In 1930, Albert Barnes, the art collector and founder of the Barnes Foundation, did something daring: He asked Henri Matisse, who visited the United States as a judge for the Carnegie International Exhibition in Pittsburgh, to create a huge painting. Matisse, then 60, had not completed any paintings in the past year.
Lucky for Barnes — and, it turns out, for Matisse.
The result, a 45-foot-tall, three-part representation of dancing figures that Matisse completed in France, called “The Dance” (1932-33), gave his career a new impulse, prompting him to return to painting easels with new techniques, including the use of pre-colored paper he cut to plan his compositions.
The innovative decade that followed is the subject of a new exhibition, “Matisse in the 1930s,” which will open in October at the Philadelphia Museum of Art. The show, believed to be the first major exhibition to focus on this decade of the painter’s life, is a collaboration with the Musée de l’Orangerie in Paris and the Musée Matisse Nice. It will feature more than 100 drawings, paintings, prints and sculptures and works from public and private collections in the United States and Europe. It will also include archive photos and documentaries.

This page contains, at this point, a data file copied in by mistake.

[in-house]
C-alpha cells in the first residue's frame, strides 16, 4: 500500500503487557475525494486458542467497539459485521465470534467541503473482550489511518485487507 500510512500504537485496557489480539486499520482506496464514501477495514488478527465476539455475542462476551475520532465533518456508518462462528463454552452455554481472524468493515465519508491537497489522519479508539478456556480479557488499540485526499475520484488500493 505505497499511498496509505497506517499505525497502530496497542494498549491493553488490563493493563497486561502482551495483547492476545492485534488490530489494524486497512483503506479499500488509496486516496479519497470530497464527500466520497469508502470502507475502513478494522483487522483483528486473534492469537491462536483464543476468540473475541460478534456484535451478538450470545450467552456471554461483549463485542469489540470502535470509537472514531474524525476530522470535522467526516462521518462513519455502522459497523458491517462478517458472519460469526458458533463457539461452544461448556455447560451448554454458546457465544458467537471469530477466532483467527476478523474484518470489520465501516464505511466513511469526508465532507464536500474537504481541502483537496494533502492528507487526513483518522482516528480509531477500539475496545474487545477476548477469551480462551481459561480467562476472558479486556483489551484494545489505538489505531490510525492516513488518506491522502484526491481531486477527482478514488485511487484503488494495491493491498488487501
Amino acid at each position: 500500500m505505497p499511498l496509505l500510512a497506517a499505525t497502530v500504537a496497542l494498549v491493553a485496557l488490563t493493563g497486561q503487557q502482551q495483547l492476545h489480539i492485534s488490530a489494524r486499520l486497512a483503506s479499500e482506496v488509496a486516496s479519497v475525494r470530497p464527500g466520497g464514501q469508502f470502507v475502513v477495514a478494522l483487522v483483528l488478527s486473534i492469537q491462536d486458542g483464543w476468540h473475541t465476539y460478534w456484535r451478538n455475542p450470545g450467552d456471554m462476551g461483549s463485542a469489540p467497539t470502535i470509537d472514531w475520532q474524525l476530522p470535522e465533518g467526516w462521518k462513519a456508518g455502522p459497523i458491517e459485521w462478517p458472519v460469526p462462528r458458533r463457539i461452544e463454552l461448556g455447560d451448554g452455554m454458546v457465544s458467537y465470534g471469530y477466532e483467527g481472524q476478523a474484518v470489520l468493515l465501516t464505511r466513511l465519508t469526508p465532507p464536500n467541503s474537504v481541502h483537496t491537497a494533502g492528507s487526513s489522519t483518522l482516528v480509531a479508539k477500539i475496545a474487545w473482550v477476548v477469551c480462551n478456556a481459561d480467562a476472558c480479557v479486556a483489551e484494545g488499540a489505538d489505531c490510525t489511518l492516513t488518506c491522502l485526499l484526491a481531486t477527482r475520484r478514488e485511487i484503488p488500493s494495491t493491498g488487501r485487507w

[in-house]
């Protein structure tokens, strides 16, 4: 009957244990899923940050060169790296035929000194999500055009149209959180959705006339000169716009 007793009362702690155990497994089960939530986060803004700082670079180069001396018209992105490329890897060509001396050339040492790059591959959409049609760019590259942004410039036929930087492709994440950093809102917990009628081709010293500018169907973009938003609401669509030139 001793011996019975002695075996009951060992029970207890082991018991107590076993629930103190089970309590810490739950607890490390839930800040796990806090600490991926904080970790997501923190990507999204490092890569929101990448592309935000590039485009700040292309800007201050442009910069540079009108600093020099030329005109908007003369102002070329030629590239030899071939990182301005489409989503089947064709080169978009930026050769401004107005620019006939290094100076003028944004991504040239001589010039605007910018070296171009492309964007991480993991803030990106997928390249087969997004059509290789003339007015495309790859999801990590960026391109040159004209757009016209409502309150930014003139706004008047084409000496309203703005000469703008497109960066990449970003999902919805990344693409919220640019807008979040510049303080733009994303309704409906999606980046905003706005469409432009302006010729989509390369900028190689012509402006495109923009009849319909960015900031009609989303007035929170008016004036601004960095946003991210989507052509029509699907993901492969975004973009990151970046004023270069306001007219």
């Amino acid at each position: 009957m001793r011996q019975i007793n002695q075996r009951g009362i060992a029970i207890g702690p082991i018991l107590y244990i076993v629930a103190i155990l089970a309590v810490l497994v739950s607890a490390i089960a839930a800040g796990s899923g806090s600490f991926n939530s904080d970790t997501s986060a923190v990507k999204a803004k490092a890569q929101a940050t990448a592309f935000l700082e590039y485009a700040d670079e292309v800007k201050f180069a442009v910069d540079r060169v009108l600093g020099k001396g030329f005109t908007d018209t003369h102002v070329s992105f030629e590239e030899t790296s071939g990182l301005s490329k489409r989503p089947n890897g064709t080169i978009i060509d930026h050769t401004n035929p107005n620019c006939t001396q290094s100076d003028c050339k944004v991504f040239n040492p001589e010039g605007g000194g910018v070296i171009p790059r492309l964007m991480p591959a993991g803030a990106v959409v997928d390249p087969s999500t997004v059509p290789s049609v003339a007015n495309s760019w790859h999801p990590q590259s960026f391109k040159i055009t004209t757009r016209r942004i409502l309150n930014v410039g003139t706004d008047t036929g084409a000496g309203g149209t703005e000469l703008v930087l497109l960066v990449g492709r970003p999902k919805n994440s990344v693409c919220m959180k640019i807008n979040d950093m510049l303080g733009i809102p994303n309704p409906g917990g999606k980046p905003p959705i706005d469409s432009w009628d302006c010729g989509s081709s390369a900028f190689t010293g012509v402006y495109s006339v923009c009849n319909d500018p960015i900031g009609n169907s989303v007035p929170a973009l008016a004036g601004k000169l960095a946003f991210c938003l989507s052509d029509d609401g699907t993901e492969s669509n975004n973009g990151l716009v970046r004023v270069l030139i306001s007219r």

“The Barnes mural came at the right time because it had gone through a fallow period,” Matthew Affron, the curator of modern art at the Philadelphia Museum of Art, said in an interview. “It brought him back in a new direction.”
Highlights include “Large Reclining Nude” (1935); a ten-foot ink drawing to the scale of the central figure of the Barnes mural (1930-31); and “Woman in Blue” (1937), a portrait of Matisse’s principal model, Lydia Delectorskaya, with a ruffled silk bodice and a matching skirt that she sewed at his request. (The actual skirt will also be on display.) Also on display will be “Le Chant” (1938), a 3-foot-tall decorative painting with a cutout at the bottom, which once stood above the fireplace in Nelson Rockefeller’s Manhattan penthouse was standing .
The exhibit, which Affron said was about five years in the making, will be on display in Philadelphia from October 19 to January 29, 2023. She will then travel to the Musée de l’Orangerie in Paris from 27 February. to May 29, 2023, followed by a stop at the Musée Matisse Nice from June 23 to September 24, 2023.